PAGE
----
Expert Parent Advice

10 Tips to Curb Potty Talk & Swearing

Butt face, poopie head, or worse!  We all know potty talk and experimenting with forbidden words is a normal part of a child’s development, but when it happens in public or at grandma’s house, it’s unnerving and embarrassing!

I’m Amy McCready with Positive Parenting Solutions, and I’m proud to partner with Kids ‘R’ Kids for the Expert Parenting Advice Series.  Today, I’ll share 10 tips to pull the plug on potty talk and cursing at your house.

1.     Don’t over-react!  This is challenging because we’re usually caught off-guard. However, the more attention and power you give to those words, the more likely you’ll hear them again!  If potty talk and cursing gets a big rise out of you, kids will continue doing it to engage you in a power struggle.

2.     Set boundaries. Be very clear about what words are okay and not okay in your family.  Let them know, “You may hear other kids say that word, but it’s not okay in our family.”

3.     Take Time for Training – Teach your kids the appropriate names for body parts, and use them conversationally to remove the excitement of using those words.

4.     Monitor TV, video, music lyrics, and Internet use. Much of the TV programming marketed for children is filled with potty talk and sassy language that may not be okay in your house.  Watch TV programs with your kids. If you’re not comfortable with what you see and hear, have a candid conversation with your kids. Better yet, make that show off-limits in your house.  For older kids, set strict limits for TV and media time and monitor online activity.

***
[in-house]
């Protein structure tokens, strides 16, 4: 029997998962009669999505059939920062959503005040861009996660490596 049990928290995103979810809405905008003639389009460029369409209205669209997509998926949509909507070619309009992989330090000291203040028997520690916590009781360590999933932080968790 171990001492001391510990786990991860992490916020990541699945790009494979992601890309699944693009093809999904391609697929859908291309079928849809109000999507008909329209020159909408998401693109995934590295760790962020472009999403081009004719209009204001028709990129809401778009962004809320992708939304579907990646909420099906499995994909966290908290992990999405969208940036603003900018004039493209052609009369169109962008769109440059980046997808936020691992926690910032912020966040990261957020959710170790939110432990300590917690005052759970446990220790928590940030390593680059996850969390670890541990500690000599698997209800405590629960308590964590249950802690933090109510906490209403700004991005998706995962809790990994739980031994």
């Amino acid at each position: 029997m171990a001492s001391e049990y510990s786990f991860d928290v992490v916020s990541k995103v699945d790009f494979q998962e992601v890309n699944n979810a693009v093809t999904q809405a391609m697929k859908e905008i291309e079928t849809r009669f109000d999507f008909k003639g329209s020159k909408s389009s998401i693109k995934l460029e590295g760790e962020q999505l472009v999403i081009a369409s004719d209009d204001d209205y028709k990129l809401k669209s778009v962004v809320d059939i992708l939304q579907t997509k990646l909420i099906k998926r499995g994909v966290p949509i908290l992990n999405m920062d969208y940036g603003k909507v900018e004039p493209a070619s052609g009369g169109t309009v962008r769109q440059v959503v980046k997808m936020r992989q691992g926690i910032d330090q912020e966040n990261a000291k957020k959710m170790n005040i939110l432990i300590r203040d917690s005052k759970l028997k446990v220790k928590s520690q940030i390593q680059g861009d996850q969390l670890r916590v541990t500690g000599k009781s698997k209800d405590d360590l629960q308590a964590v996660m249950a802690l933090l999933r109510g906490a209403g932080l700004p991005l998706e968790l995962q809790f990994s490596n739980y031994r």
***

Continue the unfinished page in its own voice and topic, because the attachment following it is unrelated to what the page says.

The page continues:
5.     Decide what YOU will do. You can’t “make” a child stop using potty talk or cursing. (You may try, but you really can’t.) Instead, decide what YOU will do when you hear inappropriate language. For instance, let your child know when you hear potty talk, cursing, or disrespectful language, you will turn around and walk away without saying a word. Walking away without making eye contact or giving verbal feedback, removes the “payoff” (the attention and power) for the behavior. It’s not letting him “get away” with it; it’s saying, “I deserve to be treated with respect, and I choose not to listen to potty talk or swearing.” Our actions speak much louder than our ongoing lectures.

For the rest of the tips, including consequences for potty talk and swearing, check out the interactive that goes along with this video.

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I’m Amy McCready for Kids R Kids, and I’ll see you next time.